(Update: I have just looked at my old notes, and there are more session IPAs there I enjoyed than I initially remembered. The bad ones must just really stick in my mind)

Now, the aroma on this one is actually spot on – Peach, soft apples, slightly creamy with a gentle hop character. It promises a gentle yet fruity IPA, but at a low session abv. That lying fucking aroma.

The body is kind of milky, but despite that it generally suffers from the overly dry and gritty feel that seems to curse so many session IPAs. The hops here are robust, if – as mentioned- gritty, but the beer feels kind of hollow at the core. Where is that lovely fruit complexity that the aroma promised?

There are some hints – apple notes, creamy notes, but generally a peppery, dry, unleavened bread kind of character dominates. This comes up so many times I have to ask…is this deliberate? Is this actually how the style is supposed to taste and I just don’t like the style, as seriously it does nothing for me.

Anyway, another sub optimal session IPA that promises so much and fails to deliver.

Background: The third of Tiny Rebel’s collaboration beer pack for their seventh anniversary. On opening up the back I find that there is a huge picture to colour in with the provided crayons. Silly, but it made me smile. Seriously need some smiles in the current political climate is all I’m saying. Anyway, I’m not generally a fan of the session IPA style, so, yeah bias warning on this one. Not much else to add, grabbed from Independent Spirit. Put on Slipknot’s self titled album while drinking – I had recently found out the lyrics to “Get This” were absolutely nothing like what I had been thinking they were over years of listening to it, so they were back in my mind.

magic-rock-cigar-city-wayniac-ipa

Magic Rock: Cigar City: Wayniac IPA (England: IPA: 6.4% ABV)

Visual: Hazy browned apricot. Very large yellowed white head of creamy bubbles. Lots of sediment as you pour the last of the can.

Nose: Fluffy hops. Light bitterness. Peach and apricot. Slight cucumber? Something quite clean in there. Malt drinks.

Body: Good bitterness. Kiwi. Peach and apricot. Caramel and toffee. Peach syrup. Malt drinks. Good hop character. Tart grapes and accompanying fresh feel.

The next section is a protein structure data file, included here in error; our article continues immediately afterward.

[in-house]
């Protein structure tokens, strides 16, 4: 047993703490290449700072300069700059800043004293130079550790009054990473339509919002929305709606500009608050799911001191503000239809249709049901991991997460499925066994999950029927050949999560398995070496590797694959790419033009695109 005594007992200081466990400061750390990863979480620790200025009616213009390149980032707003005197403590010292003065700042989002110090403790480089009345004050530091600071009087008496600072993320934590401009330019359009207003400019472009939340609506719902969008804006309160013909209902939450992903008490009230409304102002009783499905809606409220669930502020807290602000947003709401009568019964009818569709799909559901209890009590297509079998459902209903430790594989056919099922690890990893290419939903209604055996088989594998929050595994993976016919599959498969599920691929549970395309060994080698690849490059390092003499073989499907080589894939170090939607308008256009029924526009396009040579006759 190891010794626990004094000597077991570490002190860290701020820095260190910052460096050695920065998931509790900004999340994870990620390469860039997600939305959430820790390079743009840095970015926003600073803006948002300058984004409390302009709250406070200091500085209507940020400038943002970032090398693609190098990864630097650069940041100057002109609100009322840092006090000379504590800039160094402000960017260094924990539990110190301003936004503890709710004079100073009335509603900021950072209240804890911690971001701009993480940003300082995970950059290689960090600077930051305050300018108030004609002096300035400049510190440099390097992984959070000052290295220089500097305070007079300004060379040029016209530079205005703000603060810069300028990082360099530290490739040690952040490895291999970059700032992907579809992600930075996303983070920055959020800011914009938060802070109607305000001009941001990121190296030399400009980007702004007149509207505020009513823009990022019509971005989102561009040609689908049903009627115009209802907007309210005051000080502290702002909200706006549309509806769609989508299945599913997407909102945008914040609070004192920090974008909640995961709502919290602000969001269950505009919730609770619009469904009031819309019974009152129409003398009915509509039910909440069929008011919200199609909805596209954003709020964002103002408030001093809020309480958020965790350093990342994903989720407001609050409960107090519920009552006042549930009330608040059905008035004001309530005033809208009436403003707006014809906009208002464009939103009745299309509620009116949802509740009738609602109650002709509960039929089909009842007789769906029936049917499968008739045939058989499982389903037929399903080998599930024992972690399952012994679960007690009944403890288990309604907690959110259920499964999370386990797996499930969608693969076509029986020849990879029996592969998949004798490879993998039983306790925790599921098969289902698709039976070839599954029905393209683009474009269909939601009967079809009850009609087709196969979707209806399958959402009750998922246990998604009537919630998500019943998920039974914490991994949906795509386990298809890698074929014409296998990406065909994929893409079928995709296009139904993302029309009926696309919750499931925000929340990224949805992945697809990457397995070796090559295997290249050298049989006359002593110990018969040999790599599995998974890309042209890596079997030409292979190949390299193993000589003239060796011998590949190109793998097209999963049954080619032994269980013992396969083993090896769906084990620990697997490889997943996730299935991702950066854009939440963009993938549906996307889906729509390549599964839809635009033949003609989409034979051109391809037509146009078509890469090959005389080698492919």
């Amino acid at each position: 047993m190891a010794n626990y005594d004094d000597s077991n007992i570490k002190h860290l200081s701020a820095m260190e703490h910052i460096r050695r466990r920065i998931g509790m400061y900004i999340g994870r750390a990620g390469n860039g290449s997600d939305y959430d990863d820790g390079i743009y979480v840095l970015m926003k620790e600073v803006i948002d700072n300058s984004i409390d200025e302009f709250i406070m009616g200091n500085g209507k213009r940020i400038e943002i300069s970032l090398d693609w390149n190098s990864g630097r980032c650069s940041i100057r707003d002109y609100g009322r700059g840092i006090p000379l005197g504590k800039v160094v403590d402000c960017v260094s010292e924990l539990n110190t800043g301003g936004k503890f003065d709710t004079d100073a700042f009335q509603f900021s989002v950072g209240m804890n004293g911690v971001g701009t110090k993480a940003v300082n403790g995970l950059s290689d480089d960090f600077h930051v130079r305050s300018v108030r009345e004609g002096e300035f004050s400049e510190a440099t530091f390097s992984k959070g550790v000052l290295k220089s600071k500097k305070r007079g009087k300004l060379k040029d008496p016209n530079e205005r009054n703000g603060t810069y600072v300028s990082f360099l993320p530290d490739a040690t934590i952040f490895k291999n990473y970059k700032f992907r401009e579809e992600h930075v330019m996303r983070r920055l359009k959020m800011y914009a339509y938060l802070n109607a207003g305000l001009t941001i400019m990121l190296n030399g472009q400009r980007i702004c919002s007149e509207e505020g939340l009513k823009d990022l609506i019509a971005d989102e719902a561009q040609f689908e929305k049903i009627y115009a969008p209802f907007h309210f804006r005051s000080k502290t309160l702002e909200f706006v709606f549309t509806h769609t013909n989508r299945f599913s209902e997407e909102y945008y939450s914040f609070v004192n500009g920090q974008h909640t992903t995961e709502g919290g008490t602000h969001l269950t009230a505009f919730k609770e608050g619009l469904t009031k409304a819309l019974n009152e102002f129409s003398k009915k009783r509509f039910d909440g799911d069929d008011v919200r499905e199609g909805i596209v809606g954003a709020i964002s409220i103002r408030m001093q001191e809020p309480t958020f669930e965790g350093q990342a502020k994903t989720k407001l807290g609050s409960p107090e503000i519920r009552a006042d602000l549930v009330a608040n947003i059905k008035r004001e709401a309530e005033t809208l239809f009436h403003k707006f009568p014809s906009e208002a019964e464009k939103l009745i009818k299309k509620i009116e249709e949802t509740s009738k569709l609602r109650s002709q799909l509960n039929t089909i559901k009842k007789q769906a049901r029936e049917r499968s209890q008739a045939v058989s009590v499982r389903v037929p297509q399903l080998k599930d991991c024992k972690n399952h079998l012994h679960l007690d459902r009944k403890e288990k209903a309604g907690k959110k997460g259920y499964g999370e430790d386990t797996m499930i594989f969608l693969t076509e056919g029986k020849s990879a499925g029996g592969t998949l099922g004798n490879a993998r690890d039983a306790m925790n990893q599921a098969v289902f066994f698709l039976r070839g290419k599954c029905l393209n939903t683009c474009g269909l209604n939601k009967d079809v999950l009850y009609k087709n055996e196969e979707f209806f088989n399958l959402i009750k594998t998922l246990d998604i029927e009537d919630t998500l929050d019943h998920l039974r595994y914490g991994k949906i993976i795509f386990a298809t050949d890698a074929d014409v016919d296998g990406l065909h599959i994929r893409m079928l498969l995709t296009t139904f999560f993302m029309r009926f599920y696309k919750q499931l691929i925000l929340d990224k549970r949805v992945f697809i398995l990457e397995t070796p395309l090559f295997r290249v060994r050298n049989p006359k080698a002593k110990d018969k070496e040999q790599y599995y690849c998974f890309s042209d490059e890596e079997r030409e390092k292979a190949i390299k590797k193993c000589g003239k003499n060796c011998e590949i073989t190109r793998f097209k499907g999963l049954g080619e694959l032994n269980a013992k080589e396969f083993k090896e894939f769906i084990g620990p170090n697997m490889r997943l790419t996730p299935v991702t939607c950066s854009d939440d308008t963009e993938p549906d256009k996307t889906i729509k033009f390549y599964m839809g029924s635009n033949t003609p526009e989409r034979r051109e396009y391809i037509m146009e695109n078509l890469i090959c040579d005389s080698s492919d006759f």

Finish: Good bitterness and hop character. Caramel. Peach. Light charring. Slight gritty touch. Sour cream twist. Toffee. Malt drinks. Light grapes. Light custard.

Conclusion: So, lot of IPA styles around these days, and with the option of big hops and big malt sweetness, they decided to go all out and shove both of them way up. Not a unique take, but a nice easy way to sum up the general feel of this thing. The malt base is a bit more gritty than usual for an IPA, giving a tad odd feel – more heavy duty and less easy drinking than normal.

For that unusual texture you would hope to have some big flavours in return – as grittiness by itself isn’t that appealing. Not a good look, you know?

This does give a lot on exchange for the oddities of texture – while not initially that strongly noticeable, the extra texture does give grip that really pushes up the bitter punch of this beer by the end. The fruitiness is equally pushed up big – the heavy malt influence means that it is less fresh than it would otherwise feel – though there are hints of that left – instead it is thick, slightly dry fruit; There is a huge range of green and peachy styled fruits – heavy and thick flavours.

There is also a metric (not imperial) shitload of sediment in this beer. I only noticed late on, as I kept pouring to refill the glass. It doesn’t hurt the beer at all when you add it in, it tastes just the same, it just looks odd.